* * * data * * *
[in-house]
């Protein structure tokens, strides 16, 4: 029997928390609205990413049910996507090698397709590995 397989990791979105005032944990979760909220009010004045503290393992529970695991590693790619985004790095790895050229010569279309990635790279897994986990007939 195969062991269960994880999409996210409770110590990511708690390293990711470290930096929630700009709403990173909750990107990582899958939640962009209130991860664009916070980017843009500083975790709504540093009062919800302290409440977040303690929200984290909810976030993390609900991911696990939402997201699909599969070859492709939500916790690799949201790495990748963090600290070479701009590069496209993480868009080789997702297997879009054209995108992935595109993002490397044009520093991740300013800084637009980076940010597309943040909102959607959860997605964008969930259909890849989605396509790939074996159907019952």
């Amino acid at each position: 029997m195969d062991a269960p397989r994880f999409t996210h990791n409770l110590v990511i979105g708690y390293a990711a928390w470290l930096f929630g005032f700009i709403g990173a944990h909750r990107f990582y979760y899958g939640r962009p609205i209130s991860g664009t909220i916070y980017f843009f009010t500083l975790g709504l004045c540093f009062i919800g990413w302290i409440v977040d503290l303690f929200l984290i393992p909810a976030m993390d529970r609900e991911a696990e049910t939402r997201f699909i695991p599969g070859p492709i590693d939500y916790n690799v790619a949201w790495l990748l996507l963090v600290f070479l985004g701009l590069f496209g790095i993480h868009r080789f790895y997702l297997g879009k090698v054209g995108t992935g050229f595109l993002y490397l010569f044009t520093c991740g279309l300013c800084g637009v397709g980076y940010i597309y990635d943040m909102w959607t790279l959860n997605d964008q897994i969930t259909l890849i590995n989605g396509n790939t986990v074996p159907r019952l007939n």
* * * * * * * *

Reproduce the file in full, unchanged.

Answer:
[in-house]
């Protein structure tokens, strides 16, 4: 029997928390609205990413049910996507090698397709590995 397989990791979105005032944990979760909220009010004045503290393992529970695991590693790619985004790095790895050229010569279309990635790279897994986990007939 195969062991269960994880999409996210409770110590990511708690390293990711470290930096929630700009709403990173909750990107990582899958939640962009209130991860664009916070980017843009500083975790709504540093009062919800302290409440977040303690929200984290909810976030993390609900991911696990939402997201699909599969070859492709939500916790690799949201790495990748963090600290070479701009590069496209993480868009080789997702297997879009054209995108992935595109993002490397044009520093991740300013800084637009980076940010597309943040909102959607959860997605964008969930259909890849989605396509790939074996159907019952």
């Amino acid at each position: 029997m195969d062991a269960p397989r994880f999409t996210h990791n409770l110590v990511i979105g708690y390293a990711a928390w470290l930096f929630g005032f700009i709403g990173a944990h909750r990107f990582y979760y899958g939640r962009p609205i209130s991860g664009t909220i916070y980017f843009f009010t500083l975790g709504l004045c540093f009062i919800g990413w302290i409440v977040d503290l303690f929200l984290i393992p909810a976030m993390d529970r609900e991911a696990e049910t939402r997201f699909i695991p599969g070859p492709i590693d939500y916790n690799v790619a949201w790495l990748l996507l963090v600290f070479l985004g701009l590069f496209g790095i993480h868009r080789f790895y997702l297997g879009k090698v054209g995108t992935g050229f595109l993002y490397l010569f044009t520093c991740g279309l300013c800084g637009v397709g980076y940010i597309y990635d943040m909102w959607t790279l959860n997605d964008q897994i969930t259909l890849i590995n989605g396509n790939t986990v074996p159907r019952l007939n």